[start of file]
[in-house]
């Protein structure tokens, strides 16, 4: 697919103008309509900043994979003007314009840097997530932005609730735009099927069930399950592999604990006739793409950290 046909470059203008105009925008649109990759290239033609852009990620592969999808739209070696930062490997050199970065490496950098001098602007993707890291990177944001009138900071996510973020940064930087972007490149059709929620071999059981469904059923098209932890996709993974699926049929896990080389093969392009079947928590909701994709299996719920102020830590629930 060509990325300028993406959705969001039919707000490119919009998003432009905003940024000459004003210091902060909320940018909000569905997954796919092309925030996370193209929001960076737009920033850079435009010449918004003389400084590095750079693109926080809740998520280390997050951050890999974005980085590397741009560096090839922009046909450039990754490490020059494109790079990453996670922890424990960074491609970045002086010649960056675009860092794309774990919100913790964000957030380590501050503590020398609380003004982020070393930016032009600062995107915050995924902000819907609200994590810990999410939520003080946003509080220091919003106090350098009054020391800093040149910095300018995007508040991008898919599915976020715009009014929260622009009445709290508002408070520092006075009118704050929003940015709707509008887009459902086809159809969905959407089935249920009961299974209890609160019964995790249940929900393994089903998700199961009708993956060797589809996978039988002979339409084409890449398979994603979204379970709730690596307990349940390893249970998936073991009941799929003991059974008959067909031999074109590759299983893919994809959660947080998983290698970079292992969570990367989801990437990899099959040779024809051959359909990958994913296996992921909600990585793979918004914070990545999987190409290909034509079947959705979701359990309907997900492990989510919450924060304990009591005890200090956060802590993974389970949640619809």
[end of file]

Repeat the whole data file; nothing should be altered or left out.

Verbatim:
[in-house]
């Protein structure tokens, strides 16, 4: 697919103008309509900043994979003007314009840097997530932005609730735009099927069930399950592999604990006739793409950290 046909470059203008105009925008649109990759290239033609852009990620592969999808739209070696930062490997050199970065490496950098001098602007993707890291990177944001009138900071996510973020940064930087972007490149059709929620071999059981469904059923098209932890996709993974699926049929896990080389093969392009079947928590909701994709299996719920102020830590629930 060509990325300028993406959705969001039919707000490119919009998003432009905003940024000459004003210091902060909320940018909000569905997954796919092309925030996370193209929001960076737009920033850079435009010449918004003389400084590095750079693109926080809740998520280390997050951050890999974005980085590397741009560096090839922009046909450039990754490490020059494109790079990453996670922890424990960074491609970045002086010649960056675009860092794309774990919100913790964000957030380590501050503590020398609380003004982020070393930016032009600062995107915050995924902000819907609200994590810990999410939520003080946003509080220091919003106090350098009054020391800093040149910095300018995007508040991008898919599915976020715009009014929260622009009445709290508002408070520092006075009118704050929003940015709707509008887009459902086809159809969905959407089935249920009961299974209890609160019964995790249940929900393994089903998700199961009708993956060797589809996978039988002979339409084409890449398979994603979204379970709730690596307990349940390893249970998936073991009941799929003991059974008959067909031999074109590759299983893919994809959660947080998983290698970079292992969570990367989801990437990899099959040779024809051959359909990958994913296996992921909600990585793979918004914070990545999987190409290909034509079947959705979701359990309907997900492990989510919450924060304990009591005890200090956060802590993974389970949640619809």